Insects A La Carte

Jun 5, 2013 by

Benefits of Insects as Treats Insects are the most common treat for pet hedgehogs. Hedgehogs are insectivores by nature, and a large portion of their diet in the wild consists of insects. Hedgehogs of the wild and the captive bred hedgehogs have different nutritional requirements and needs due to the differences in their activity levels. Wild hedgehogs are often able to adjust to what they eat according to their needs. Pet hedgehogs eat what we give them because it is the only thing available to them. It isn’t a good idea to feed a straight insect diet, because chances are that it will not meet all of the hedgehogs’ nutritional requirements. We suggest using feeding tongs or tweezers when feeding insects. Hedgehogs have poor eyesight and may nibble on your finger trying to get its treat. After it has eaten its treat your fingers will still smell like insects. Store Bought Versus Wild Caught We strongly encourage you to feed your hedgehogs with insects that are raised as feeders. When you feed your pet with insects you are also feeding your hedgehog with whatever the insects have eaten. Wild caught bugs can carry parasites, toxins, and bacteria. Even if you do not use pesticides or herbicides, your neighbors or nearby farmers might use them. The toxins in the insects can build up in your hedgehog over a period of time. Parasites are found in...

Hedgehog Treats

May 27, 2013 by

Treats that provide nutrition are always more beneficial than food items that seem to be nothing more than empty calories. Establishing a regular routine when offering treats my help your hedgehog try new treats since they know treats are expected at that time. Perishable treats should be removed after one hour. Insects Insectivores by nature, hedgehogs typically love insects. It is a good idea to include insects as part of your hedgehog’s balanced diet. The most popular insects of hedgehogs and their owners are live mealworms, wax worms, silk worms and crickets. Canned crickets, mealworms (only one or two per day), wax worms or other insects can be used but they tend to smell bad and should ideally be used within a week of opening. Rancid canned insects can cause stomach upset to hedgehogs. Amy Hood of Hood Petz had a necropsy report that showed that one of her hedgehogs died from a freeze-dried mealworm impaction in the intestinal tract. This was due to the hedgehog’s inability to digest the freeze-dried mealworms. For this reason, many hedgehog breeders and enthusiasts do not recommend freeze-dried insects. We prefer to use pet-quality, farm raised insects to wild caught insects because of the risk of parasite infection, insecticide exposure, or other toxins in bugs caught in the wild. Even though hedgehogs are insectivores, a captive hedgehog diet of only insects would not be nutritionally balanced. When purchasing...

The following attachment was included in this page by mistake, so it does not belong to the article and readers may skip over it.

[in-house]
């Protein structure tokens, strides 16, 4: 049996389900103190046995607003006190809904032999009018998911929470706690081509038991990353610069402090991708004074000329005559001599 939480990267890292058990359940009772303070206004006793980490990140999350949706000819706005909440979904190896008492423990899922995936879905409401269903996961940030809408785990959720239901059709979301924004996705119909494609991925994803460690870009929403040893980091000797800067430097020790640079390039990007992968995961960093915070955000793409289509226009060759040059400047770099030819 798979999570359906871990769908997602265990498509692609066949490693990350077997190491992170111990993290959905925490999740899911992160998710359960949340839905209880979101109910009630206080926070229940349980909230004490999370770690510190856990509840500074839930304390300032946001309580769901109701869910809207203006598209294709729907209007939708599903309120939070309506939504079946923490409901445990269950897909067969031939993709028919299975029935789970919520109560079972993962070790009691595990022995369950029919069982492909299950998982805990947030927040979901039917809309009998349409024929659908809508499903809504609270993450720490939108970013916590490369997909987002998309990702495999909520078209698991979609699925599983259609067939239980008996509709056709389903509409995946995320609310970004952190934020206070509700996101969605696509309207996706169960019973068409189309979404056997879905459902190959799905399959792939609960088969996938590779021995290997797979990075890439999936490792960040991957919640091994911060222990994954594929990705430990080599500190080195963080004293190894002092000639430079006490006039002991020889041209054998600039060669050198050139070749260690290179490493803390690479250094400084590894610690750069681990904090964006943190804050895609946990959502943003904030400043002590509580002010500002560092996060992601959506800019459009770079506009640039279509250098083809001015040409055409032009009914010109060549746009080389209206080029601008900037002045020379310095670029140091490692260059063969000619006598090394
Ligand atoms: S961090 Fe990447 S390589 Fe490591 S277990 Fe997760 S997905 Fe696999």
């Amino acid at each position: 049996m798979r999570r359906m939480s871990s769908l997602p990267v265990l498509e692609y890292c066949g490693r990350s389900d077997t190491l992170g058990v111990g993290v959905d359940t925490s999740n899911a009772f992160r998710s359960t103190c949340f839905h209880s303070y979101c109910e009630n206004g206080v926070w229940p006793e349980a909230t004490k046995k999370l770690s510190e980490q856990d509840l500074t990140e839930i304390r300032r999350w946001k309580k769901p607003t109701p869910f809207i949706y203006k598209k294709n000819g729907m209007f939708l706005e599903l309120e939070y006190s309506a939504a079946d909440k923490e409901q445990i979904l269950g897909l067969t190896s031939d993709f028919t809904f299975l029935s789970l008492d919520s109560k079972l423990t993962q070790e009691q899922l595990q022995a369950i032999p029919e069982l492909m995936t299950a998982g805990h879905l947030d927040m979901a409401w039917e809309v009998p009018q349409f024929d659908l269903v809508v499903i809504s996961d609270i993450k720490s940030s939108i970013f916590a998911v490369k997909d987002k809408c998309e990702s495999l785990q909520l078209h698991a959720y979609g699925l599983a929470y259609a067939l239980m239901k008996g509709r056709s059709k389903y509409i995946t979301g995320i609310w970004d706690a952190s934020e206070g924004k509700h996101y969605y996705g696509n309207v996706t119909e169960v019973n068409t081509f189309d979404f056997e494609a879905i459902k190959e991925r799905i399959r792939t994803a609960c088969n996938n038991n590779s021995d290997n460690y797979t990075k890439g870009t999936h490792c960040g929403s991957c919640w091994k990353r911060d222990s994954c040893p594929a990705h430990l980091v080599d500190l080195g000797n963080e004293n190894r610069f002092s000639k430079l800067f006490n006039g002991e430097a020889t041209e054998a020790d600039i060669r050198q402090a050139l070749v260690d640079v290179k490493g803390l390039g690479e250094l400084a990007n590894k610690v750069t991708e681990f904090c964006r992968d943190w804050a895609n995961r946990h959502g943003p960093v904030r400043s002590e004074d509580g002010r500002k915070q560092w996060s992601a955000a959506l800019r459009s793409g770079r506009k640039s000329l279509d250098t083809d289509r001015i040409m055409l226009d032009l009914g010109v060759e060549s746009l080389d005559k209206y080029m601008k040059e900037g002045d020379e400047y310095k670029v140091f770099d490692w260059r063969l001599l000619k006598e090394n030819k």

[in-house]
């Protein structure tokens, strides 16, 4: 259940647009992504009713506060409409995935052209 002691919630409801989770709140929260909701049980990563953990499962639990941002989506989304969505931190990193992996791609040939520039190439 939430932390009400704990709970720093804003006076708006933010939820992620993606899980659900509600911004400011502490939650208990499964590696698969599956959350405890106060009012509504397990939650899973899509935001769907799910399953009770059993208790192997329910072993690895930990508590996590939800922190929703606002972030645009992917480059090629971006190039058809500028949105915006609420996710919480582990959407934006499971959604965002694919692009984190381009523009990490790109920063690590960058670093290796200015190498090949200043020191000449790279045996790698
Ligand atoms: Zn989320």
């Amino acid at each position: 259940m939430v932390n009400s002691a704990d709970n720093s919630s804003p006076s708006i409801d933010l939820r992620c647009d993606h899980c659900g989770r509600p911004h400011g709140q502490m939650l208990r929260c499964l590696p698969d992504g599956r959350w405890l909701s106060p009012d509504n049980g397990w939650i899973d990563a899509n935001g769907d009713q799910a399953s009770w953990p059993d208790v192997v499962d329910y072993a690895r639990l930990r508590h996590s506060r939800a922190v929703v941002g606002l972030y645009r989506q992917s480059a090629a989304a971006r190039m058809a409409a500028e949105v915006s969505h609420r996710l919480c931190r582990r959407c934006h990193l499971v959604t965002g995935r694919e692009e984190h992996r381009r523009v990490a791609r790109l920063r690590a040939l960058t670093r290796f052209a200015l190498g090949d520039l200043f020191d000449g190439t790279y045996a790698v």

Insect Variety Comparison

May 25, 2013 by

Crickets Crickets can be purchased live from pet stores or online from insect suppliers. Live crickets should be “gut loaded.” The food the cricket has eaten (in its gut) is also beneficial to your hedgehog. Gut loaded crickets have more vitamins, minerals, calcium, and nutrition than a cricket that hasn’t been fed properly. Live crickets can be pre-killed or stunned by placing them in the freezer for hedgehogs that have not had the experience of hunting crickets or who are not adept at hunting crickets. Crickets left in the freezer for only a short amount of time will revive, so if you are intending to kill them they should be left in the freezer overnight. Crickets should be maintained in a large aquarium with a screen or mesh lid or other specialized container. Cardboard egg crates provide hiding places and keep the crickets from trampling each other. They should be fed a high-calcium cricket food and water should be provided via carrots, sweet potatoes, a moist sponge on a shallow dish, or specialized cricket gel. Freeze dried crickets are brittle and should be stored in plastic containers to prevent crumbling. Earthworms and Night Crawlers According to Becca at Daisy Meadows, “Night crawlers and earthworms are just about guaranteed to give your hedgehog foul smelly, liquidy poos, and cutting them into manageable portions is almost as icky as the poo that the hedgehog produces.” Earthworms...